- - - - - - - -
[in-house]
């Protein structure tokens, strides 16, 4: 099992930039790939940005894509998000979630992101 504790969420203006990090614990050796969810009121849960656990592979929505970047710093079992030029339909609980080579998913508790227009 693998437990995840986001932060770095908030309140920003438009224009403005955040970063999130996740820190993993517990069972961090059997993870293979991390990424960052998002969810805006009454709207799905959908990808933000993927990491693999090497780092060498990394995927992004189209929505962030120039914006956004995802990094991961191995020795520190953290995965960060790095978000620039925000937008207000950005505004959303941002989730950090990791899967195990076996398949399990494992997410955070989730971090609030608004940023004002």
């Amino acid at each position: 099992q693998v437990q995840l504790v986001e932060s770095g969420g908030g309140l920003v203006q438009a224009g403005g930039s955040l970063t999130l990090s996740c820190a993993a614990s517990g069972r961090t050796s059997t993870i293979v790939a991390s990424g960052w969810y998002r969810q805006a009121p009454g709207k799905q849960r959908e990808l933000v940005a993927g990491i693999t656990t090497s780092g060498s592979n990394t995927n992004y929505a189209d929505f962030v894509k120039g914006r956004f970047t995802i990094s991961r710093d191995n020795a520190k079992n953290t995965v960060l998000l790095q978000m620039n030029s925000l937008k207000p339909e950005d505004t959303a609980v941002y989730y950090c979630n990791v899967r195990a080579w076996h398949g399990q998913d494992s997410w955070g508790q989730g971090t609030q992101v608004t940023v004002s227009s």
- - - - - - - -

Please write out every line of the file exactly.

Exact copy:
[in-house]
């Protein structure tokens, strides 16, 4: 099992930039790939940005894509998000979630992101 504790969420203006990090614990050796969810009121849960656990592979929505970047710093079992030029339909609980080579998913508790227009 693998437990995840986001932060770095908030309140920003438009224009403005955040970063999130996740820190993993517990069972961090059997993870293979991390990424960052998002969810805006009454709207799905959908990808933000993927990491693999090497780092060498990394995927992004189209929505962030120039914006956004995802990094991961191995020795520190953290995965960060790095978000620039925000937008207000950005505004959303941002989730950090990791899967195990076996398949399990494992997410955070989730971090609030608004940023004002």
């Amino acid at each position: 099992q693998v437990q995840l504790v986001e932060s770095g969420g908030g309140l920003v203006q438009a224009g403005g930039s955040l970063t999130l990090s996740c820190a993993a614990s517990g069972r961090t050796s059997t993870i293979v790939a991390s990424g960052w969810y998002r969810q805006a009121p009454g709207k799905q849960r959908e990808l933000v940005a993927g990491i693999t656990t090497s780092g060498s592979n990394t995927n992004y929505a189209d929505f962030v894509k120039g914006r956004f970047t995802i990094s991961r710093d191995n020795a520190k079992n953290t995965v960060l998000l790095q978000m620039n030029s925000l937008k207000p339909e950005d505004t959303a609980v941002y989730y950090c979630n990791v899967r195990a080579w076996h398949g399990q998913d494992s997410w955070g508790q989730g971090t609030q992101v608004t940023v004002s227009s």